Gary taking Bliss to court; claims he was illegally removed from running for top cop in 2021

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Gary taking Bliss to court; claims he was illegally removed from running for top cop in 2021

Former police commissioner Gary Griffith is seeking damages for being removed from the running for top cop in 2021 and has filed legal action against former Police Service Commission (PolSC) chairman, Bliss Seepersad.

Through his senior counsel Larry Lalla, Griffith has stated that he was illegally removed from the Merit List for the position.

According to an Express report, Griffith will be claiming that this was also as a result of interference by persons, including Prime Minister Dr Keith Rowley, causing him to suffer loss of income and benefits, as well as damage to his professional reputation.

Griffith’s statement of claim, dated December 21, 2023 also said that he will be referring to reports and statements on the matter from former president Paula-Mae Weekes.

The 246-page claim contends that Section 123(2) of the Constitution, under which the PolSC operates, “gave no power, authority, or discretion to the PolSC, the chairman, the President, the Prime Minister or anyone else to withdraw the order of merit list once same was submitted to the President and at trial the Claimant will maintain that once the Order of Merit List was submitted to the President, the President’s singular and only function, duty and responsibility was to act in accordance with Section 123(4) to issue a Notification in respect of each person nominated for onward transmission to the House of Representatives of the Parliament of Trinidad and Tobago”.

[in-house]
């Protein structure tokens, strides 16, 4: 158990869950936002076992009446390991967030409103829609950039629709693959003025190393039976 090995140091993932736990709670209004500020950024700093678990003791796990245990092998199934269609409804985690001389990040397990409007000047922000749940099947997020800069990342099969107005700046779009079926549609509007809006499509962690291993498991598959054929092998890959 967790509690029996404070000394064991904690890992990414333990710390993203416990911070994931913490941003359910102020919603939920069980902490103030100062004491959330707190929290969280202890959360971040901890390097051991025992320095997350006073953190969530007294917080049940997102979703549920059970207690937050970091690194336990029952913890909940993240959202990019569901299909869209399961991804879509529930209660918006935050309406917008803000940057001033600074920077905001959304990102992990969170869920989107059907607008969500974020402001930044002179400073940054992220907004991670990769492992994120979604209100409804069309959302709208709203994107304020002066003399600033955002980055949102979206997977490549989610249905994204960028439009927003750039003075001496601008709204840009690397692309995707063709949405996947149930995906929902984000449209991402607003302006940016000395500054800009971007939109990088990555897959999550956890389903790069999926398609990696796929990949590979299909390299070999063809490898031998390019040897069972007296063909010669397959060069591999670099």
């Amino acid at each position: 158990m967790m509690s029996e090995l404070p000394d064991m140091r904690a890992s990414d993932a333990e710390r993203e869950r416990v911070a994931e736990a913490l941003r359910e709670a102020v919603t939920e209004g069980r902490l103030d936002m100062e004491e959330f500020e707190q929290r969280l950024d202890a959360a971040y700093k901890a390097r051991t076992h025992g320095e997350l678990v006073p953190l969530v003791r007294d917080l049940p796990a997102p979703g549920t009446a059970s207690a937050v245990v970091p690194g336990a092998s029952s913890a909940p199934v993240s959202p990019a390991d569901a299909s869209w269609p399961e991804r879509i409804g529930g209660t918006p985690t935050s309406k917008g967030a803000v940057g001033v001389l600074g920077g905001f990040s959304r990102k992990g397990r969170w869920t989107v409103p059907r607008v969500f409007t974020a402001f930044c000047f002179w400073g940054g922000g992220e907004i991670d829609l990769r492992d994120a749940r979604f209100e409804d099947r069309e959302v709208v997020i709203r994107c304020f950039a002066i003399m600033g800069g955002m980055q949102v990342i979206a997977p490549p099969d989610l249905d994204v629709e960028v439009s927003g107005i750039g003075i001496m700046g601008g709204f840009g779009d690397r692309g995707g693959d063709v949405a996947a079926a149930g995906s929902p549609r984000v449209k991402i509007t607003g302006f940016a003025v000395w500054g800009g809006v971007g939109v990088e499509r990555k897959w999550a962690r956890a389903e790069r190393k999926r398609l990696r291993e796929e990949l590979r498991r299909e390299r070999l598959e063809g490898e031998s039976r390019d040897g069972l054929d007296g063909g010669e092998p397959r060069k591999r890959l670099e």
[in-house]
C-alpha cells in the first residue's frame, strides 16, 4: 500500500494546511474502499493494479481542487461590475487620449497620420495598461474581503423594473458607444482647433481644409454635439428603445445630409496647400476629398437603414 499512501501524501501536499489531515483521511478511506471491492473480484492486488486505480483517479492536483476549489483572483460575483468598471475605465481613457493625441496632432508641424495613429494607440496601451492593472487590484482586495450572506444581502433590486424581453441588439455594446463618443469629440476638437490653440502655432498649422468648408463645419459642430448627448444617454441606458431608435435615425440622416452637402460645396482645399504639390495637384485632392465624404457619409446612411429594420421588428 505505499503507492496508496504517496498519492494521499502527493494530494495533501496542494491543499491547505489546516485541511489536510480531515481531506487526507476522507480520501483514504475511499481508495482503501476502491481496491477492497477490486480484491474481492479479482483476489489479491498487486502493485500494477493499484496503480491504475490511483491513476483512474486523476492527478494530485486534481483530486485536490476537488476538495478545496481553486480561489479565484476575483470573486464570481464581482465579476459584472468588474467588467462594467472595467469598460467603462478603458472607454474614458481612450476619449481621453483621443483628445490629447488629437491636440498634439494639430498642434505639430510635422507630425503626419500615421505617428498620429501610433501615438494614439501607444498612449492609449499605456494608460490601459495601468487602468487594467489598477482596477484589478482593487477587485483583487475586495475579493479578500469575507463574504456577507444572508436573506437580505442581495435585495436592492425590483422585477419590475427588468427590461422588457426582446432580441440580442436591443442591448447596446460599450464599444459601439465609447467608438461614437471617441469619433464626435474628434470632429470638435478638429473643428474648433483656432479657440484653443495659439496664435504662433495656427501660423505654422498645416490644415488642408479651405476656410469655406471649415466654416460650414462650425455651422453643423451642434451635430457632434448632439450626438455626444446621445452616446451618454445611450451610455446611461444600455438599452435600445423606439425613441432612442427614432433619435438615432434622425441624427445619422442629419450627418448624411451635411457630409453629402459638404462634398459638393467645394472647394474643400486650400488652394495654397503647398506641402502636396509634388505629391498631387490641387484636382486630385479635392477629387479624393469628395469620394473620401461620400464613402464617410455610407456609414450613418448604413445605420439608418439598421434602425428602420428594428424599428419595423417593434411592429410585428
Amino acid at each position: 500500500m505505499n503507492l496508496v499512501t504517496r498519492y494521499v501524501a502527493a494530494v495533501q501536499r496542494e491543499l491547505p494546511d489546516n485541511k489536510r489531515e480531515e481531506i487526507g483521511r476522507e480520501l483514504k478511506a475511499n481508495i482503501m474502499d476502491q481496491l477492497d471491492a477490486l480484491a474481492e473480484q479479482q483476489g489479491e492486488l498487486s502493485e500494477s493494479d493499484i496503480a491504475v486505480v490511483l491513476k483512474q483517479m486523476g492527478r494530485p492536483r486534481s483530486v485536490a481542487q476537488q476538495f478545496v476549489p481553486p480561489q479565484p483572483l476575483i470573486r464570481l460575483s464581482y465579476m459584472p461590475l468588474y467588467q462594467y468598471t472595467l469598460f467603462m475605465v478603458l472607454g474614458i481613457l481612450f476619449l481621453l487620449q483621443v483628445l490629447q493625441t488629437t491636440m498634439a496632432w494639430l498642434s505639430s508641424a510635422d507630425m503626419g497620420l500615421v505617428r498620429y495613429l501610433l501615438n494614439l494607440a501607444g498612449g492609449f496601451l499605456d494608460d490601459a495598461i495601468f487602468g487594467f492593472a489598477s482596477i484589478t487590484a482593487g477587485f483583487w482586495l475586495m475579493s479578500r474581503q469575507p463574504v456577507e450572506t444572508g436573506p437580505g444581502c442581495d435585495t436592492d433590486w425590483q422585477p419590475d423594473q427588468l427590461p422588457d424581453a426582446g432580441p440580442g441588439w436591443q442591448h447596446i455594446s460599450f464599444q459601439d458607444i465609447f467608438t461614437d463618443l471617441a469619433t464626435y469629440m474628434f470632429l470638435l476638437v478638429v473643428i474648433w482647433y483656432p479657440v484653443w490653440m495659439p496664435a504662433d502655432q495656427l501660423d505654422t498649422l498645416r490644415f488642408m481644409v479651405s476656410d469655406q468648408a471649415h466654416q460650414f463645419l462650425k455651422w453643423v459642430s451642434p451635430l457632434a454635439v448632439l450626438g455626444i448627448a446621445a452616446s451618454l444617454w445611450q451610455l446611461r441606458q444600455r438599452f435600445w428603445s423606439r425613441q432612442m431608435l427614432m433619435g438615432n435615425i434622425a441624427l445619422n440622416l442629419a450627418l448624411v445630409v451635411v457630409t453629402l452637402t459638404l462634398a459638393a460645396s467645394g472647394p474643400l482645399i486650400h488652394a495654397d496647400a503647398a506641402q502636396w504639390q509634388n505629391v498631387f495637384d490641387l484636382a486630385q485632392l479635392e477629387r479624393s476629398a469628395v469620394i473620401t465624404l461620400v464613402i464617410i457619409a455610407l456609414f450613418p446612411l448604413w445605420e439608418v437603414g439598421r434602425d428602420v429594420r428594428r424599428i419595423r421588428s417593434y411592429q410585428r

Griffith’s claim stated that Section 123(3) “at all material times, authorised and empowered the PolSC to nominate persons for appointment to the office of Commissioner of Police”.

The claim stated that Griffith, who was appointed as CoP on August 6, 2018, was “ranked as being a more popular public figure than even the Prime Minister, Dr Keith Christopher Rowley”, as a result of the public’s confidence in him during his tenure.

The court action also states that “the country witnessed notable decreases in violent crime and further during the Claimant’s tenure as Commissioner of Police, the public’s perception of and trust in the Trinidad and Tobago Police Service saw marked improvements”.

The claim states that Griffith “filed an application for the post, was extensively interviewed and screened by the PolSC (chaired by Bliss) and was successful in being placed at the top of the PolSC’s August 2021 Order of Merit List for the office of Commissioner of Police”.

Following the completion of his initial term as CoP, as well as the “successes he was able to achieve in that office and the public perception of his performance”, Griffith claimed that the PolSC and the Government were “so impressed” that “the Government amended the law to allow him to remain in the office of Commissioner of Police as the Acting Commissioner of Police pending the appointment process in relation to the August 2021 Order of Merit List”.

The claim maintains that in so withdrawing the Merit List, Seepersad “knowingly acted unlawfully and unconstitutionally or so acted with reckless disregard for the limits on her power and the effect and harm that her actions would have on the professional reputation and interest of the Claimant”.

Griffith is contending that Seepersad’s “unilateral and unlawful suspension of the Claimant from the Office of Police Commissioner resulted in grave and extensive harm” to him.

Griffith is seeking compensation from the loss of the CoP’s remuneration package, as he was the “top candidate” for the position.

The CoP’s contract included a monthly salary of $31,080, and monthly benefits including a transport allowance of $3,900, duty allowance of $3,110 and a telecommunication facility, special personal allowance of $8,920.